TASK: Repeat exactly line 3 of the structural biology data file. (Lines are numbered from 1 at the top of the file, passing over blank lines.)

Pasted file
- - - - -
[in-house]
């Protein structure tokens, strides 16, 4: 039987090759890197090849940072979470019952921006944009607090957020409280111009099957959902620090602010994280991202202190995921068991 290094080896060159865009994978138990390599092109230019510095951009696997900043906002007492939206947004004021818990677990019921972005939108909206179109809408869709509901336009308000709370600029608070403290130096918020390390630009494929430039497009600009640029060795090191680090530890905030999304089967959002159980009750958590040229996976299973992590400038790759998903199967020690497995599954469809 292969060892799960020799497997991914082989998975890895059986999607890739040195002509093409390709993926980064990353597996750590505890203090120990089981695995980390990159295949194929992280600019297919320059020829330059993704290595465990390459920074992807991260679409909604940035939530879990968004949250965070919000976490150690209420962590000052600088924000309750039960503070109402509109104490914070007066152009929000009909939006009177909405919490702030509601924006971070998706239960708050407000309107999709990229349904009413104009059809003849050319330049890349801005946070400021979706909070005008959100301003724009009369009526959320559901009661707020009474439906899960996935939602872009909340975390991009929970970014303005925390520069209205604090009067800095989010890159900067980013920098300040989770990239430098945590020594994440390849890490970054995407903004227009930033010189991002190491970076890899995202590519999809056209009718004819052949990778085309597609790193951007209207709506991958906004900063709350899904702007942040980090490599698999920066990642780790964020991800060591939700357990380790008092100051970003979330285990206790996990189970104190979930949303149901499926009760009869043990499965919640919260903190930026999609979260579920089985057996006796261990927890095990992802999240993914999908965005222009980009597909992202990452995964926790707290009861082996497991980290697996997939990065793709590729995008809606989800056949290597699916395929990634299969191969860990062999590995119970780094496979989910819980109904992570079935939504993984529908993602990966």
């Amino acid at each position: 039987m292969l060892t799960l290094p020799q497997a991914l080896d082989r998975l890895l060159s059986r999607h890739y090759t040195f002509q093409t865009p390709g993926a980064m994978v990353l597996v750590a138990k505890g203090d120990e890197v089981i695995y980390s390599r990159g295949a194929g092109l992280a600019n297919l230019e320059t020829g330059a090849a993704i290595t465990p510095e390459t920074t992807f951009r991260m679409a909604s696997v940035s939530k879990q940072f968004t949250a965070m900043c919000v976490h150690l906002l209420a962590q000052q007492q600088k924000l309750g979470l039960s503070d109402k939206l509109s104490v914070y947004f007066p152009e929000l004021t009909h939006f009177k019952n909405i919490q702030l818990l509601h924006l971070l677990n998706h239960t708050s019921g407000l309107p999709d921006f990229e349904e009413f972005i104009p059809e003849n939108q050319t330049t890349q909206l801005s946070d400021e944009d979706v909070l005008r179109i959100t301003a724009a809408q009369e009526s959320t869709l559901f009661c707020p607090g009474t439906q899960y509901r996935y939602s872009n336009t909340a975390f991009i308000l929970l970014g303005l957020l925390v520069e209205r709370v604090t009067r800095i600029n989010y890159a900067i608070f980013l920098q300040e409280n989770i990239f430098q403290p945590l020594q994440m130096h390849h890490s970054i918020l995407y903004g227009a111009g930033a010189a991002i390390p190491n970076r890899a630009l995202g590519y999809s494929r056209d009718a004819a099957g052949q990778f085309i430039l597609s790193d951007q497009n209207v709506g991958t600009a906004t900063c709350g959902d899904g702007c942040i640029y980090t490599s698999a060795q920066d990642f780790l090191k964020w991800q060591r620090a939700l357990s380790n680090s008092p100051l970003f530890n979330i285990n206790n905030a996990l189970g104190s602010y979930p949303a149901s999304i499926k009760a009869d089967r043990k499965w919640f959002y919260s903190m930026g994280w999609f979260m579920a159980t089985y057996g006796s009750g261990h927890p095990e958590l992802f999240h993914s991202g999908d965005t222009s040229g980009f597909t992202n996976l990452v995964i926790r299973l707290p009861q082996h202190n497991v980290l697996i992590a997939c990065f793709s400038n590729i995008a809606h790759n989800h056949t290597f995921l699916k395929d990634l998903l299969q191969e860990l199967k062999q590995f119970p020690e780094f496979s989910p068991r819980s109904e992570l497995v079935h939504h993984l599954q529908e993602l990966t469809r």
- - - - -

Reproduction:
């Amino acid at each position: 039987m292969l060892t799960l290094p020799q497997a991914l080896d082989r998975l890895l060159s059986r999607h890739y090759t040195f002509q093409t865009p390709g993926a980064m994978v990353l597996v750590a138990k505890g203090d120990e890197v089981i695995y980390s390599r990159g295949a194929g092109l992280a600019n297919l230019e320059t020829g330059a090849a993704i290595t465990p510095e390459t920074t992807f951009r991260m679409a909604s696997v940035s939530k879990q940072f968004t949250a965070m900043c919000v976490h150690l906002l209420a962590q000052q007492q600088k924000l309750g979470l039960s503070d109402k939206l509109s104490v914070y947004f007066p152009e929000l004021t009909h939006f009177k019952n909405i919490q702030l818990l509601h924006l971070l677990n998706h239960t708050s019921g407000l309107p999709d921006f990229e349904e009413f972005i104009p059809e003849n939108q050319t330049t890349q909206l801005s946070d400021e944009d979706v909070l005008r179109i959100t301003a724009a809408q009369e009526s959320t869709l559901f009661c707020p607090g009474t439906q899960y509901r996935y939602s872009n336009t909340a975390f991009i308000l929970l970014g303005l957020l925390v520069e209205r709370v604090t009067r800095i600029n989010y890159a900067i608070f980013l920098q300040e409280n989770i990239f430098q403290p945590l020594q994440m130096h390849h890490s970054i918020l995407y903004g227009a111009g930033a010189a991002i390390p190491n970076r890899a630009l995202g590519y999809s494929r056209d009718a004819a099957g052949q990778f085309i430039l597609s790193d951007q497009n209207v709506g991958t600009a906004t900063c709350g959902d899904g702007c942040i640029y980090t490599s698999a060795q920066d990642f780790l090191k964020w991800q060591r620090a939700l357990s380790n680090s008092p100051l970003f530890n979330i285990n206790n905030a996990l189970g104190s602010y979930p949303a149901s999304i499926k009760a009869d089967r043990k499965w919640f959002y919260s903190m930026g994280w999609f979260m579920a159980t089985y057996g006796s009750g261990h927890p095990e958590l992802f999240h993914s991202g999908d965005t222009s040229g980009f597909t992202n996976l990452v995964i926790r299973l707290p009861q082996h202190n497991v980290l697996i992590a997939c990065f793709s400038n590729i995008a809606h790759n989800h056949t290597f995921l699916k395929d990634l998903l299969q191969e860990l199967k062999q590995f119970p020690e780094f496979s989910p068991r819980s109904e992570l497995v079935h939504h993984l599954q529908e993602l990966t469809r």